Finding open-access secondary sources has been even more challenging. Although SSHRC and the other Tri-Council federal funding agencies in Canada have adopted an open-access policy, many journals adhering to this policy are still sorting out the often difficult aspects of open-access publishing. One of the problems we found was ambiguity around the terms of each journal’s open-access policies. SSHRC’s policy “is based on the idea that the products of research (i.e., full-text publications and research data) should be available to the user free of charge and without restrictions.” However, the terms of use for open-access journal articles are not always made clear on journal websites.

For the development of an open education resource, clarity of the terms of use is crucial. Is this article free to read? Free to copy? Free to re-publish? Free to re-mix? In order for the Hypothes.is plugin to function on Open History Seminar, we needed to transcribe all our sources in HTML directly on our website. This was, in effect, a re-printing of these sources. Do open-access journals allow for this? It wasn’t always clear.

Thankfully, this is a problem that copyright scholars and activists thought about and solved years ago. Creative Commons is a non-profit organization that created a simple system for communicating copyright terms to users. Lawrence Lessig, one of the founders of Creative Commons, describes it as follows:

Its aim is to build a layer of reasonable copyright on top of the extremes that now reign. It does this by making it easy for people to build upon other people’s work, by making it simple for creators to express the freedom for others to take and build upon their work. Simple tags, tied to human-readable descriptions, tied to bulletproof licenses, make this possible.[1]

Open-access journals could more easily communicate the terms of use for their articles by adopting these simple Creative Commons tags. This website and several academic journals already use Creative Commons tags. Last February, the Network in Canadian History and Environment launched its own open-access, peer-reviewed publication that prominently displays its Creative Commons tags at the bottom of each article. Users are free to read each article, download those articles, copy those articles, and remix those articles so long as the user attributes the authors and uses the articles for non-commercial purposes. The terms are simple and clear. Users do not need to contact the publisher to request permission.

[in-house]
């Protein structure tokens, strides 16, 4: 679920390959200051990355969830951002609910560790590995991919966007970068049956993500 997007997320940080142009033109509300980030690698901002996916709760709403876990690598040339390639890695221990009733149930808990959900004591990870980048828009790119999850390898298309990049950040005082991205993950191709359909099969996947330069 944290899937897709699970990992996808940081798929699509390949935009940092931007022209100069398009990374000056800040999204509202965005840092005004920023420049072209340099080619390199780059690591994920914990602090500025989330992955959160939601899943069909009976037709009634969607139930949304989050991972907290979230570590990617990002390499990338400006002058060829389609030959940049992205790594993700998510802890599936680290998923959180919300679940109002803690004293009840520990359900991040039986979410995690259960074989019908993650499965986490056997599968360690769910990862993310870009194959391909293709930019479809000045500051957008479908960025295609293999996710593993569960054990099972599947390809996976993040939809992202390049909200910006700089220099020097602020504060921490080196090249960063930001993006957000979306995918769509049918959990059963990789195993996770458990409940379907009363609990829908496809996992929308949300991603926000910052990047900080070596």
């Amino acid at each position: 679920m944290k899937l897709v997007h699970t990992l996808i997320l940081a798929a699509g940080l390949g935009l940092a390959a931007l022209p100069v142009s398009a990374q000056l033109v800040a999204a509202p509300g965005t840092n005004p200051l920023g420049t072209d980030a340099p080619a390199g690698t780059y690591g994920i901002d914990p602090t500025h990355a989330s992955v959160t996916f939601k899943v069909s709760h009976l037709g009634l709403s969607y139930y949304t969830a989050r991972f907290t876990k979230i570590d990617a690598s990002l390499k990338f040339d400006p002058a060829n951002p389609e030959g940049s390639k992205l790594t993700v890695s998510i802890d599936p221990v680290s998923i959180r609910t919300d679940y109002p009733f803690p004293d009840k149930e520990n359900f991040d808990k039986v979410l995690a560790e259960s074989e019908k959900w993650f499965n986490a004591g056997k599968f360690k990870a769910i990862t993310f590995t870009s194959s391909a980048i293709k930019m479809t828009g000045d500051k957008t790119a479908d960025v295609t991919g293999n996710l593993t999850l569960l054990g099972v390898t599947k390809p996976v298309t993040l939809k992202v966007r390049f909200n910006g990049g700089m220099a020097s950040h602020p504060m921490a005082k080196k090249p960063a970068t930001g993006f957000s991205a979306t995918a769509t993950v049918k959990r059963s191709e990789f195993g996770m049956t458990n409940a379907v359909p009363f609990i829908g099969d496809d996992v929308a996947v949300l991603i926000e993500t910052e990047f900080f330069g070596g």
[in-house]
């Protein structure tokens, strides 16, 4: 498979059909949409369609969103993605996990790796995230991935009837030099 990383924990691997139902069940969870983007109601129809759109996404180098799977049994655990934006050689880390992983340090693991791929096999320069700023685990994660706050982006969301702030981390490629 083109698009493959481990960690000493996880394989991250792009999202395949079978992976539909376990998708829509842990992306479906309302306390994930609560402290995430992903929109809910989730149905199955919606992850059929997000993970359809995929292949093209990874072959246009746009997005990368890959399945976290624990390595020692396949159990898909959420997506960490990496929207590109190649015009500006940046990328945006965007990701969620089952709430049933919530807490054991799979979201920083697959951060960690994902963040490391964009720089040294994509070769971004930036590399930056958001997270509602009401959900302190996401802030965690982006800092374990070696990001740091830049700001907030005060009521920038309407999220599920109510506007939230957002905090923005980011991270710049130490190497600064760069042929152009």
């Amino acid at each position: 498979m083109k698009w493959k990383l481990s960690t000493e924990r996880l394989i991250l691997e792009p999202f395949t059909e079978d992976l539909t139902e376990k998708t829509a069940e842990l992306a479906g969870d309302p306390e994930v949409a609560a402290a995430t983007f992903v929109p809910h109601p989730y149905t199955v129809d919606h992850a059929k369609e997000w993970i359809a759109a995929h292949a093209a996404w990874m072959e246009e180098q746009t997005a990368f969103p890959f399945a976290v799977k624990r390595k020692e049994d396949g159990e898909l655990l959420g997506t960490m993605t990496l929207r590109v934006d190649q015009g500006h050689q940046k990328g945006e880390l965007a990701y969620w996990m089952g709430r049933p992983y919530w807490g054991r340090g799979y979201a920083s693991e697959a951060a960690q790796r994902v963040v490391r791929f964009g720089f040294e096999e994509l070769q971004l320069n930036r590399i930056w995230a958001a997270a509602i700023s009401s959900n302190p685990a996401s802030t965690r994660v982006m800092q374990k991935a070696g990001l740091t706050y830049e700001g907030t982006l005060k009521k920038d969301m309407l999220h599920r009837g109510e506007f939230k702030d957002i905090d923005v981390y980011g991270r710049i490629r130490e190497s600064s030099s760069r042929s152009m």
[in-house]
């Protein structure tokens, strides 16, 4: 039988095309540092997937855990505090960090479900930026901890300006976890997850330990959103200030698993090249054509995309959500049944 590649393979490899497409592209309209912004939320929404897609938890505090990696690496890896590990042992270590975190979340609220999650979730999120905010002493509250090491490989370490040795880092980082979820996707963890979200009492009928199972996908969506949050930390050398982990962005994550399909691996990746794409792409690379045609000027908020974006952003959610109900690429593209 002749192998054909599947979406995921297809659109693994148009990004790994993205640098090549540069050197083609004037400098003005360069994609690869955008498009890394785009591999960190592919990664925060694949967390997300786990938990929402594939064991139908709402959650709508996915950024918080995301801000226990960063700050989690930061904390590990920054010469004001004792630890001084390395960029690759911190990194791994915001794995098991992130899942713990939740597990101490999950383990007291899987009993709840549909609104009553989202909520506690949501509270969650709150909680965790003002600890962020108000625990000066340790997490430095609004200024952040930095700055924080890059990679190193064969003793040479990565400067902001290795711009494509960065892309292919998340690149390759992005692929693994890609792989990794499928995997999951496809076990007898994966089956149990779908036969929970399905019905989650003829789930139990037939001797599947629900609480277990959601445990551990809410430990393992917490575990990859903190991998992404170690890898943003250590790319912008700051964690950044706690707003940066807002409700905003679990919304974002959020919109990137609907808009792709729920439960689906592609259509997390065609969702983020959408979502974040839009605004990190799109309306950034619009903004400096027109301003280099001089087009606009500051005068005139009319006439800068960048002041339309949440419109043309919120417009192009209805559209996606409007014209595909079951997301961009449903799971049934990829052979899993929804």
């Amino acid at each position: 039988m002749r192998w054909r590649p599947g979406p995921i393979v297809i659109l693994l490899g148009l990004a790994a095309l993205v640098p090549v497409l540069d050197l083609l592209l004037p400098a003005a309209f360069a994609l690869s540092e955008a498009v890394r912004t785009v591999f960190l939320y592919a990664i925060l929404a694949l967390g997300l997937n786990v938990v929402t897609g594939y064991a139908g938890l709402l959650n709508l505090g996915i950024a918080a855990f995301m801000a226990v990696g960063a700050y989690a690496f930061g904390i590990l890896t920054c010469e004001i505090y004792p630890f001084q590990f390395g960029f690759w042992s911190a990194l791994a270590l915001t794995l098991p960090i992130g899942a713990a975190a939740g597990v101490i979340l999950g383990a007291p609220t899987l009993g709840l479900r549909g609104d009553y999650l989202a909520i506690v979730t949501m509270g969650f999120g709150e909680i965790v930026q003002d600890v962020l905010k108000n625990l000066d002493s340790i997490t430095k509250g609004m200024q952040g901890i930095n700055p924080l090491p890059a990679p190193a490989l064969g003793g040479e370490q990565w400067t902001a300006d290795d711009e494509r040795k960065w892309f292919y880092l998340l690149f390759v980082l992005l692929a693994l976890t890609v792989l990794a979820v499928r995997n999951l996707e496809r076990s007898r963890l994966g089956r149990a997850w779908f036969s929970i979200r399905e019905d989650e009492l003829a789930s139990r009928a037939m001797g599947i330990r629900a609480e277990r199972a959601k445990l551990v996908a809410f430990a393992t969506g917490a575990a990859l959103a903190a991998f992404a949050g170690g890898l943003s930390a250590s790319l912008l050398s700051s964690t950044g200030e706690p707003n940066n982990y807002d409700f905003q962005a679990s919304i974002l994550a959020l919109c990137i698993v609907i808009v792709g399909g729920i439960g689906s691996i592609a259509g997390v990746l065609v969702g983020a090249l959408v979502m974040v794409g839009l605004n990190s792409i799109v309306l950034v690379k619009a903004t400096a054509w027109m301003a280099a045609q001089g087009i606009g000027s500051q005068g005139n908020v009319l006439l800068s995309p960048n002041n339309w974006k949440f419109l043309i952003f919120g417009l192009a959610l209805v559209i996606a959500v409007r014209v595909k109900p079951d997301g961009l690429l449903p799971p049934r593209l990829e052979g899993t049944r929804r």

As scholarly journals move toward the full implementation of the Tri-Council open access policy, they should also consider adopting these Creative Commons tags. Clear, simple terms for the use of open-access materials will help facilitate the creation of new scholarship and the development of open education resources. This is the full potential of open-access publishing.

[1] Lawrence Lessig, Free Culture: How Big Media Uses Technology and the Law to Lock Down Culture and Control Creativity, (New York: Penguin, 2004), 282.


Icon for the Creative Commons Attribution-ShareAlike 4.0 International License

Beyond The Lecture: Innovations in Teaching Canadian History Copyright © 2019 by Andrea Eidinger and Krista McCracken is licensed under a Creative Commons Attribution-ShareAlike 4.0 International License, except where otherwise noted.

Share This Book